Marx, Bauer and Academic Freedom

While a lengthy exposition of Marx is more appropriate for a “scholarly” venue, I have long believed the academic community’s nineteenth-century persecution of Marx, and one of his colleagues has not been sufficiently exposed. Would Marx and Bruno Bauer have benefited from an AAUP, that was formed thirty-two years after the former’s death in 1883? The AAUP would have probably deferred engagement if it were during World War I or McCarthyism, but I would like to believe today the Association would have defended their academic freedom.

Marx was born in 1818, as the bicentennial of his birth nears, and intially attended the University of Bonn. While a provincial university, it was a place of mirth and partying, and Marx’s father, Heinrich, urged him after a year of study, to transfer to the more sedate and academic University of Berlin. He was admitted to the Law Faculty, which was as much a concentration in philosophy as it was in legal studies. It was at Berlin, when the undergraduate, began to think systematically about the world, and the essence of humanity. While pre-socialist and revolutionary in his development, the mind of Marx was beginning to churn with a critique of the prevailing orthodoxy, established by the philosophic world view of Hegel, who had taught at the University of Berlin.

Marx wrote his father a letter asking for forgiveness for the “often very disordered state of my mind, and forgive where my heart has seemed to err, overcome by my fighting spirit.” As the world would soon see, it was his heart and his fighting spirit, that left a legacy of voluminous writings and personal struggles that transformed and challenged the notion of class, caste and capitalist exploitation of the proletariat.

While at the University of Berlin, Marx joined a group of so-called Young Hegelians that encompassed faculty and students that challenged the Hegelian world view of religious alienation and an absolute spirit. Many of the Young Hegelians retained the architecture of Hegelian idealism, but used its dialectic to attack private property and religious orthodoxy, with a daring and magisterial secularisation of politics and society.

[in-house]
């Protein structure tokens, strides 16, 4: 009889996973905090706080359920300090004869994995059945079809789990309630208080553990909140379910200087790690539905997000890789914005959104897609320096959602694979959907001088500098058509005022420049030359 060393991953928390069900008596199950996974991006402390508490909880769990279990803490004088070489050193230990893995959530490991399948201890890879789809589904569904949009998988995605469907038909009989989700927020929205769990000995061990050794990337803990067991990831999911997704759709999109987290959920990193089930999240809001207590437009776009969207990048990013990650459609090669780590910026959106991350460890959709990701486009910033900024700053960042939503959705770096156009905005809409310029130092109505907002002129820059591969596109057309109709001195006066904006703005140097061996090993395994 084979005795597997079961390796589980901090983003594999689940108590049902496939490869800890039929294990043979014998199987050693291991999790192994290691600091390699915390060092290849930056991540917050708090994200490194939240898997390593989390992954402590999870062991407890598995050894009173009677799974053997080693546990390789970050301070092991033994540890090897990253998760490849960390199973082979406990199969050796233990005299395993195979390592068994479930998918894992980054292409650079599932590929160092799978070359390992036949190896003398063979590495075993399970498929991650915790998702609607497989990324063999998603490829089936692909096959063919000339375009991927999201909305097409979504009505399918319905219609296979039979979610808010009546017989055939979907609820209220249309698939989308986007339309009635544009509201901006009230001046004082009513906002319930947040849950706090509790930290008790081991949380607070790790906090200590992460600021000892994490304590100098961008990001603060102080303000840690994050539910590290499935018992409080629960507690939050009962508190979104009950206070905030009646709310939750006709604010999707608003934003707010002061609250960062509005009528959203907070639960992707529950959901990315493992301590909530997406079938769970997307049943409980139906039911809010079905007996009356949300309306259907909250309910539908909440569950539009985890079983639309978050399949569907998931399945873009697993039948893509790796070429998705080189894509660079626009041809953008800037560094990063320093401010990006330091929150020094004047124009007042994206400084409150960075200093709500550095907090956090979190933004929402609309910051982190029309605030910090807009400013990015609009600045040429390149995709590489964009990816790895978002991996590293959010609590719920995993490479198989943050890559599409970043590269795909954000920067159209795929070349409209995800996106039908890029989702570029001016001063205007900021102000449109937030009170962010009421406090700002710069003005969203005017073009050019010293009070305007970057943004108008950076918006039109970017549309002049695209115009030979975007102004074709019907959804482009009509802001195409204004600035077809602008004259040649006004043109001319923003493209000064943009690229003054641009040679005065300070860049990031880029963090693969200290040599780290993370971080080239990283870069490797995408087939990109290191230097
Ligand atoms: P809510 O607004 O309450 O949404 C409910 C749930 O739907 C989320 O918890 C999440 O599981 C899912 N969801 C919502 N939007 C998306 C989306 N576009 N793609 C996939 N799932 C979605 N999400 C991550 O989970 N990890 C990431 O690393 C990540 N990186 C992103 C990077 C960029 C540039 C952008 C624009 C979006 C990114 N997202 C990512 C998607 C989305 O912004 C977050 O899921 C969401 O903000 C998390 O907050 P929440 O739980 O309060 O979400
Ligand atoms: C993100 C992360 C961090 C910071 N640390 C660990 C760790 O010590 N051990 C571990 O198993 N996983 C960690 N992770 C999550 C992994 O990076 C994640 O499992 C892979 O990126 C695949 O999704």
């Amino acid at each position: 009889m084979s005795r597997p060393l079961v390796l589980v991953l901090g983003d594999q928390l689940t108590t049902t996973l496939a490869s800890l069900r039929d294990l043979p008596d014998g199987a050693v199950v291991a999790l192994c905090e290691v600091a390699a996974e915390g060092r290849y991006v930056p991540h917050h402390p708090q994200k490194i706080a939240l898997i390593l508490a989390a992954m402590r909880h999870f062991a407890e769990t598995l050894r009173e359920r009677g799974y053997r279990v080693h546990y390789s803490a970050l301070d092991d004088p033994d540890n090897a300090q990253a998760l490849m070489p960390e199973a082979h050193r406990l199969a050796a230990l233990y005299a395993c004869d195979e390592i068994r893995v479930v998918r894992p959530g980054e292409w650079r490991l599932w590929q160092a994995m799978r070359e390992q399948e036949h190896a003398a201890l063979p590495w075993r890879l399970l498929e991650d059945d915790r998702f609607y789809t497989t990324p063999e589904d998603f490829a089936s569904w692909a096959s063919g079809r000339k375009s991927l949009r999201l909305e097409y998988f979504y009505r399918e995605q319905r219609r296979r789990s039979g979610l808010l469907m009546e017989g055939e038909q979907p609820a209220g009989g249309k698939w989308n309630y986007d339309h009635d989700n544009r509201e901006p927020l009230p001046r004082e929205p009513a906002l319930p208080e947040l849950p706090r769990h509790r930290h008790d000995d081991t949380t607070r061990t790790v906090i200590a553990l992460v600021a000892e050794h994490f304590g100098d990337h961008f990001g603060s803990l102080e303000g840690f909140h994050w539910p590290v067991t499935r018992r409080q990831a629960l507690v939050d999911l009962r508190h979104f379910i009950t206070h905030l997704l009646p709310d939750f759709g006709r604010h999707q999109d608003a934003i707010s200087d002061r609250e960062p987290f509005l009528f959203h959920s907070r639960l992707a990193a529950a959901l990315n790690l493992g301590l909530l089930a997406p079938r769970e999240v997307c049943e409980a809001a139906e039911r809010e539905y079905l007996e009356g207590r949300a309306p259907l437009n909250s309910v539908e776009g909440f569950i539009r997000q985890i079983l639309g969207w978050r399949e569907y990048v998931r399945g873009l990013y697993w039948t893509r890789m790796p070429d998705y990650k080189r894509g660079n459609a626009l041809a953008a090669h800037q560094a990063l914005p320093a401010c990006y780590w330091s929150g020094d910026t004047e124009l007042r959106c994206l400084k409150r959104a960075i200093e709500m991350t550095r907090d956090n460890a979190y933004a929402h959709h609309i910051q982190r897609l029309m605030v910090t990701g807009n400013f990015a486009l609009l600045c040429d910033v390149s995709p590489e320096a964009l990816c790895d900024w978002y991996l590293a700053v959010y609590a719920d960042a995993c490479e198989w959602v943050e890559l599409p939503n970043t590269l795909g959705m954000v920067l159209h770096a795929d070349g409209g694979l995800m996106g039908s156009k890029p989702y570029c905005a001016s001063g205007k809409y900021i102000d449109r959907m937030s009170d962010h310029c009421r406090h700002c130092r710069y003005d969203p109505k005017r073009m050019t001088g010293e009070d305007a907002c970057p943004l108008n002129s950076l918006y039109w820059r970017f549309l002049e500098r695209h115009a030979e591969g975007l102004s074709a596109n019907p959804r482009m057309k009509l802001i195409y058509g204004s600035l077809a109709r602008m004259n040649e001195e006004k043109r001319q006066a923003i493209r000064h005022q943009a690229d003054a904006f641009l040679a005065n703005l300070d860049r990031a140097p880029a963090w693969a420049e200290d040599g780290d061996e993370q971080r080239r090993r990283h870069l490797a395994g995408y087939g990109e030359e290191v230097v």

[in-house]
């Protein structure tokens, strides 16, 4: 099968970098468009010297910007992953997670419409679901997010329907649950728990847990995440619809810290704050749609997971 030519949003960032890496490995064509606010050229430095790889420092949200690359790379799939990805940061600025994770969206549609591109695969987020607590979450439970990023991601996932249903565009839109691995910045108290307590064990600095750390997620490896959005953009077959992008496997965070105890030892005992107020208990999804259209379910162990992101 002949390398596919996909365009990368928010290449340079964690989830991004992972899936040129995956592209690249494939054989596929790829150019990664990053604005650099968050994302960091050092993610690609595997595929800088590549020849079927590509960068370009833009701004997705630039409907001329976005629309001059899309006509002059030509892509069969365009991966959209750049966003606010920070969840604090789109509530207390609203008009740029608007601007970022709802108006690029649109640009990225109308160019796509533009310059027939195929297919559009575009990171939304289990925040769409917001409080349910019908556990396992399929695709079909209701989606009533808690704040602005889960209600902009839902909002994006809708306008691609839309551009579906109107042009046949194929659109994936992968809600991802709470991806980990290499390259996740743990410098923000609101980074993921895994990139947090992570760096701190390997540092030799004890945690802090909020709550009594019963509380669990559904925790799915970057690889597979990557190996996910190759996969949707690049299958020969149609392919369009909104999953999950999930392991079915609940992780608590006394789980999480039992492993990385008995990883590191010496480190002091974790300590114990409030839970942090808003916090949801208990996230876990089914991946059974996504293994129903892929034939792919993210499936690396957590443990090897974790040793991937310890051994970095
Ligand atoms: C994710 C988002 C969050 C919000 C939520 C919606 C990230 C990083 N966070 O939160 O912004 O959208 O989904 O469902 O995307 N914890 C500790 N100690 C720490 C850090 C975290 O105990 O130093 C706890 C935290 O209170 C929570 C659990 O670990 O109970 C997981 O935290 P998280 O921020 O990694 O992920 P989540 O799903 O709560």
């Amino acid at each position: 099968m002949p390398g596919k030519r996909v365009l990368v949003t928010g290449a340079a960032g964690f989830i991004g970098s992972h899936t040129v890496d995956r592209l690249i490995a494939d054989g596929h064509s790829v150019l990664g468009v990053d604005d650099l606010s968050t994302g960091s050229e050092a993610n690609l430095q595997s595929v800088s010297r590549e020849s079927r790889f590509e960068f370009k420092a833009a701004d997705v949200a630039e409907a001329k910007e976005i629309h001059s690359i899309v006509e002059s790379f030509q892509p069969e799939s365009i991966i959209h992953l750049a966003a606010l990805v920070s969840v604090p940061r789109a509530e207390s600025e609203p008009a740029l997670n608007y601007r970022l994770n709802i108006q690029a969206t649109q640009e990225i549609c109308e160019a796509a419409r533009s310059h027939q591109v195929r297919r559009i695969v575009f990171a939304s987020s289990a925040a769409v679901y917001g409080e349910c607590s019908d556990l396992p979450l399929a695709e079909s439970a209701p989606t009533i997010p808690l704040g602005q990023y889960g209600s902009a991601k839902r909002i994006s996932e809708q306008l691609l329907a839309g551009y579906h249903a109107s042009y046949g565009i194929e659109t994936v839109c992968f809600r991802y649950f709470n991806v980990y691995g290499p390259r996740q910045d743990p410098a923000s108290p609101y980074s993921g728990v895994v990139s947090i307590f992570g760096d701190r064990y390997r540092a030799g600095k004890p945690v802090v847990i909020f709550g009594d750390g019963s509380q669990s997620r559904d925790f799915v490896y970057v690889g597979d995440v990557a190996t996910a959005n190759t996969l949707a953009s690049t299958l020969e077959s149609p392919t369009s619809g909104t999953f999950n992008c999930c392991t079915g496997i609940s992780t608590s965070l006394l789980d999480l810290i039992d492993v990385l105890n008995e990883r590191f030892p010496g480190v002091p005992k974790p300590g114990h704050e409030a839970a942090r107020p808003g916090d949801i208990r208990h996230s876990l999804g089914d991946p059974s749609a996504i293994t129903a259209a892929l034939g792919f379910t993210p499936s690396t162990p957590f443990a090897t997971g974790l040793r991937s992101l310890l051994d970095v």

One of the Young Hegelians, Bruno Bauer, had studied under Hegel at Berlin. He was, at least initially, an idealist philosopher and lecturer, who became a mentor of Marx. Bauer would later reject and challenge the Hegelian philosophic universe, and encouraged Marx to seek an academic career and pursue a doctorate. Marx wrote a dissertation that suggests an early nineteenth-century version of distant learning. Marx titled his dissertation, “The Difference Between Democritus’ and Epicurus’ Philosophy of Nature.” He submitted it to the University of Jena that he never visited, and received his doctorate in 1841, without ceremony, at the ripe old age of twenty-three.

Bauer was subsequently fired from his academic position at Berlin in 1842, for his atheism and challenging the origins and meaning of the New Testament. There was an “investigation” and an “inquest,” and several faculties on various campuses were consulted. Yet it was the King of Prussia, Friedrich Wilhelm IV, who finally gave the order of dismissal, and Bauer went packing for upsetting the prevailing narrative and orthodoxy in his published works. And Germany, at the University of Göttingen, is where the dawn of academic freedom began in the eighteenth century?

Marx realised at this point, according to many sources, that he could not land a job in academia. While Marx would later attack Bauer’s views, he surveyed the situation: Bauer is my mentor, I have my doctorate, a year later Bruno is fired, where does that leave me? It left him out of academia. While Marx was not directly persecuted as an academic, since he never applied for a university appointment, it is clear he was aware of the blacklist. His writings, as a journalist and a published author of monumental works, would require continuous fleeing from Germany, France, and Belgium before arriving for a lengthy residency in London in 1849. So his assessment of the likelihood of his exclusion from any university position was supported by many incidences of intellectual repression.

Many disciplines are indebted to the luminescence of Marx: economics, philosophy, sociology, history and politics. His persecution for his political writings, and efforts to challenge competitive capitalism, ranging from his certain exclusion from academia and his many exiles, needs greater awareness. A national organisation that prides itself in protecting faculty in their scholarship, should be fully aware that one of the great thinkers of the modern period suffered due to the lack of academic freedom and state-supported viewpoint cleansing.

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